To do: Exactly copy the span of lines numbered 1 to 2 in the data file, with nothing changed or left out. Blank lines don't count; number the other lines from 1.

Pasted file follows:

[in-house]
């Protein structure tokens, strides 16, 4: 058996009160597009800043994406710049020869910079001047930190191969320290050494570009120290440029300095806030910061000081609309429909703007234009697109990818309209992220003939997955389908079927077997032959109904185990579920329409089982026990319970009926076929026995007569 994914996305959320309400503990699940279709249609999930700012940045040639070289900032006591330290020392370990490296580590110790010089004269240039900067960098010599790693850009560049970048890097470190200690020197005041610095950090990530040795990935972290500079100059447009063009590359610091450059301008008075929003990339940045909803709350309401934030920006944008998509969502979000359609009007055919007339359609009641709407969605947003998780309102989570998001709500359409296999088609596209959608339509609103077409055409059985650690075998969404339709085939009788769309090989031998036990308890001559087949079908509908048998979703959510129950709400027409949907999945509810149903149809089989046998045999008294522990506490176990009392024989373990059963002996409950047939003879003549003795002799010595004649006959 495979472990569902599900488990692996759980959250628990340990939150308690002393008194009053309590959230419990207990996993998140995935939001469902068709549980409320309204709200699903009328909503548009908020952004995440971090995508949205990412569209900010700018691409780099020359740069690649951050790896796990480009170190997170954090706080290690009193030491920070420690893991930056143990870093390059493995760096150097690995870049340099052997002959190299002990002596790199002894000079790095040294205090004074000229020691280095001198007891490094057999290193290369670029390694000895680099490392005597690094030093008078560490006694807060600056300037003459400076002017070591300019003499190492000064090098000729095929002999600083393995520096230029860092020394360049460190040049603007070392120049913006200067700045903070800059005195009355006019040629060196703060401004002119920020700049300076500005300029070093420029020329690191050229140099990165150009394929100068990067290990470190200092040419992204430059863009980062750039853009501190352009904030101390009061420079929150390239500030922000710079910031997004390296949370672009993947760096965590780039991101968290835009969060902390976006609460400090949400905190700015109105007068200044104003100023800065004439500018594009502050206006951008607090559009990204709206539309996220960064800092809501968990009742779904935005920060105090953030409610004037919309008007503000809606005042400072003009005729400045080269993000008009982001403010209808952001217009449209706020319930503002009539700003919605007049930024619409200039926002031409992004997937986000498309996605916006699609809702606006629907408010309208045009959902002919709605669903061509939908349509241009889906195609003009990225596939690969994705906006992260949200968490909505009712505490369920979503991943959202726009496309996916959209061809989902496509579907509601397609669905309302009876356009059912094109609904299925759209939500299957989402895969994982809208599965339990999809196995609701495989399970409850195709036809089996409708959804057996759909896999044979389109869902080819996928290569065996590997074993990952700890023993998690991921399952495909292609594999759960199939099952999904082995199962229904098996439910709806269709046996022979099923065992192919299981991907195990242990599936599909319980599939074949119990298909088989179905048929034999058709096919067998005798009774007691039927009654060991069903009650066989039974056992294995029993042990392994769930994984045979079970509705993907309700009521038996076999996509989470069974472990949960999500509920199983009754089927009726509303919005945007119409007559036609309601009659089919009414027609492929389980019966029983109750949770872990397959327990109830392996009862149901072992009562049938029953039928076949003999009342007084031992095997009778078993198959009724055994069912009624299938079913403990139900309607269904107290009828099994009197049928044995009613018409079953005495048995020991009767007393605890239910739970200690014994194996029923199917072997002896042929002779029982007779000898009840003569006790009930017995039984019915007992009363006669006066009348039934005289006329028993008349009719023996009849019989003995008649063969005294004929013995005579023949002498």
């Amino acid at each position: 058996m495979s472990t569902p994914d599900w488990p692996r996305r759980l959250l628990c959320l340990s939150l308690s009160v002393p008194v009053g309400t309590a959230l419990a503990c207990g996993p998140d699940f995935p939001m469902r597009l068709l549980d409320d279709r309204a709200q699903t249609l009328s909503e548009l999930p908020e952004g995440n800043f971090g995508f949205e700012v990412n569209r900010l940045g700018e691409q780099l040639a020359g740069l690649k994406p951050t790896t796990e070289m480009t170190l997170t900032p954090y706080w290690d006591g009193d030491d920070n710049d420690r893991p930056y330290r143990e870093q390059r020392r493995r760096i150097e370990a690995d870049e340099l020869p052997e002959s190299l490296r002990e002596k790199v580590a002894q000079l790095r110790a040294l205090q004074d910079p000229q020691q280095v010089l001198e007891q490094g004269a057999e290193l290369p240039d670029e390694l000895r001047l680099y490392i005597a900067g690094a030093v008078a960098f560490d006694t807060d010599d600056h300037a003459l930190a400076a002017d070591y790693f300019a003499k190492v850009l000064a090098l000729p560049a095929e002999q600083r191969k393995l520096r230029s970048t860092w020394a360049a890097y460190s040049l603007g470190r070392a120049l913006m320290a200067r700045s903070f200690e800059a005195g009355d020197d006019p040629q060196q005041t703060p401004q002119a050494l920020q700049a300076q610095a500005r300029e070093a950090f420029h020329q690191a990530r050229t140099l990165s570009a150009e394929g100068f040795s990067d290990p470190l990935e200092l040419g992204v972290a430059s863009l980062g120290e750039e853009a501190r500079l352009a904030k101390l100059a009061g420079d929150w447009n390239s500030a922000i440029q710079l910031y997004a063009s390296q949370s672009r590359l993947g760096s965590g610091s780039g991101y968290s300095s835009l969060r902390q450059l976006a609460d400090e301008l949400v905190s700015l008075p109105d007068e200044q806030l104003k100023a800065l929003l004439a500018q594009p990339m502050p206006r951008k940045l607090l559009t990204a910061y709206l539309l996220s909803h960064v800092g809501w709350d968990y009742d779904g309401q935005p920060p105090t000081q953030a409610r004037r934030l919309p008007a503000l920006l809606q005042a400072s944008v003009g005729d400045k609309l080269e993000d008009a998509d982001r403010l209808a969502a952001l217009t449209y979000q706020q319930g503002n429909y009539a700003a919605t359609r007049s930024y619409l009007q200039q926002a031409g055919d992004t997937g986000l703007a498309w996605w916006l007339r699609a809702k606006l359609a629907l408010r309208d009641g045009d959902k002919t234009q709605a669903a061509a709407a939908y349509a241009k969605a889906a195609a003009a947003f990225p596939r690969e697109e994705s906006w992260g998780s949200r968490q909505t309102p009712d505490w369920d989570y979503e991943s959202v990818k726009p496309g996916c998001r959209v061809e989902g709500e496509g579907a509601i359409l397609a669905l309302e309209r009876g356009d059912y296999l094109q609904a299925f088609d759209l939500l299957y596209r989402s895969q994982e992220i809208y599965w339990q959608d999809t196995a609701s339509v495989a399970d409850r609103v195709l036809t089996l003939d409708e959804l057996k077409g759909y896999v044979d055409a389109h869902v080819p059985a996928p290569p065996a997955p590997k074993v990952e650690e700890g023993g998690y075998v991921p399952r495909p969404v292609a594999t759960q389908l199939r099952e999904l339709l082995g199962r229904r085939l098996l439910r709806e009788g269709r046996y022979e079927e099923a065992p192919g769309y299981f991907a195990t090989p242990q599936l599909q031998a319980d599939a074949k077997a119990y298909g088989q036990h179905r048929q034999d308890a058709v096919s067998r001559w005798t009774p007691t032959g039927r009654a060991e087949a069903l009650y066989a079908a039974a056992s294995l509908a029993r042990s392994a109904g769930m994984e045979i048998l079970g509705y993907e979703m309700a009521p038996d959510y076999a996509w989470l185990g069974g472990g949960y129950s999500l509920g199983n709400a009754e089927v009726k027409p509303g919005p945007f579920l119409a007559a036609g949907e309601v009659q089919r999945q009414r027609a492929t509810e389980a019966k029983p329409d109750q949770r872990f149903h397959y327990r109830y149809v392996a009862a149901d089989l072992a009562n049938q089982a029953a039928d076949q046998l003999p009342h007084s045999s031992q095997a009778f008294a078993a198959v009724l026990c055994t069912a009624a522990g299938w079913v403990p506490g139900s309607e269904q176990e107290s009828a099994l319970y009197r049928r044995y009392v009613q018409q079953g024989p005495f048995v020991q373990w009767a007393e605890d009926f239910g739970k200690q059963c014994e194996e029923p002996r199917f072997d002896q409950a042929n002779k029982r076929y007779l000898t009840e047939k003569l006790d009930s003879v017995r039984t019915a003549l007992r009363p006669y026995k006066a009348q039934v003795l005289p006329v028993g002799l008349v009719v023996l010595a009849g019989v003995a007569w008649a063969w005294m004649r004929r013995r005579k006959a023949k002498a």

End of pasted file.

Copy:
[in-house]
């Protein structure tokens, strides 16, 4: 058996009160597009800043994406710049020869910079001047930190191969320290050494570009120290440029300095806030910061000081609309429909703007234009697109990818309209992220003939997955389908079927077997032959109904185990579920329409089982026990319970009926076929026995007569 994914996305959320309400503990699940279709249609999930700012940045040639070289900032006591330290020392370990490296580590110790010089004269240039900067960098010599790693850009560049970048890097470190200690020197005041610095950090990530040795990935972290500079100059447009063009590359610091450059301008008075929003990339940045909803709350309401934030920006944008998509969502979000359609009007055919007339359609009641709407969605947003998780309102989570998001709500359409296999088609596209959608339509609103077409055409059985650690075998969404339709085939009788769309090989031998036990308890001559087949079908509908048998979703959510129950709400027409949907999945509810149903149809089989046998045999008294522990506490176990009392024989373990059963002996409950047939003879003549003795002799010595004649006959 495979472990569902599900488990692996759980959250628990340990939150308690002393008194009053309590959230419990207990996993998140995935939001469902068709549980409320309204709200699903009328909503548009908020952004995440971090995508949205990412569209900010700018691409780099020359740069690649951050790896796990480009170190997170954090706080290690009193030491920070420690893991930056143990870093390059493995760096150097690995870049340099052997002959190299002990002596790199002894000079790095040294205090004074000229020691280095001198007891490094057999290193290369670029390694000895680099490392005597690094030093008078560490006694807060600056300037003459400076002017070591300019003499190492000064090098000729095929002999600083393995520096230029860092020394360049460190040049603007070392120049913006200067700045903070800059005195009355006019040629060196703060401004002119920020700049300076500005300029070093420029020329690191050229140099990165150009394929100068990067290990470190200092040419992204430059863009980062750039853009501190352009904030101390009061420079929150390239500030922000710079910031997004390296949370672009993947760096965590780039991101968290835009969060902390976006609460400090949400905190700015109105007068200044104003100023800065004439500018594009502050206006951008607090559009990204709206539309996220960064800092809501968990009742779904935005920060105090953030409610004037919309008007503000809606005042400072003009005729400045080269993000008009982001403010209808952001217009449209706020319930503002009539700003919605007049930024619409200039926002031409992004997937986000498309996605916006699609809702606006629907408010309208045009959902002919709605669903061509939908349509241009889906195609003009990225596939690969994705906006992260949200968490909505009712505490369920979503991943959202726009496309996916959209061809989902496509579907509601397609669905309302009876356009059912094109609904299925759209939500299957989402895969994982809208599965339990999809196995609701495989399970409850195709036809089996409708959804057996759909896999044979389109869902080819996928290569065996590997074993990952700890023993998690991921399952495909292609594999759960199939099952999904082995199962229904098996439910709806269709046996022979099923065992192919299981991907195990242990599936599909319980599939074949119990298909088989179905048929034999058709096919067998005798009774007691039927009654060991069903009650066989039974056992294995029993042990392994769930994984045979079970509705993907309700009521038996076999996509989470069974472990949960999500509920199983009754089927009726509303919005945007119409007559036609309601009659089919009414027609492929389980019966029983109750949770872990397959327990109830392996009862149901072992009562049938029953039928076949003999009342007084031992095997009778078993198959009724055994069912009624299938079913403990139900309607269904107290009828099994009197049928044995009613018409079953005495048995020991009767007393605890239910739970200690014994194996029923199917072997002896042929002779029982007779000898009840003569006790009930017995039984019915007992009363006669006066009348039934005289006329028993008349009719023996009849019989003995008649063969005294004929013995005579023949002498």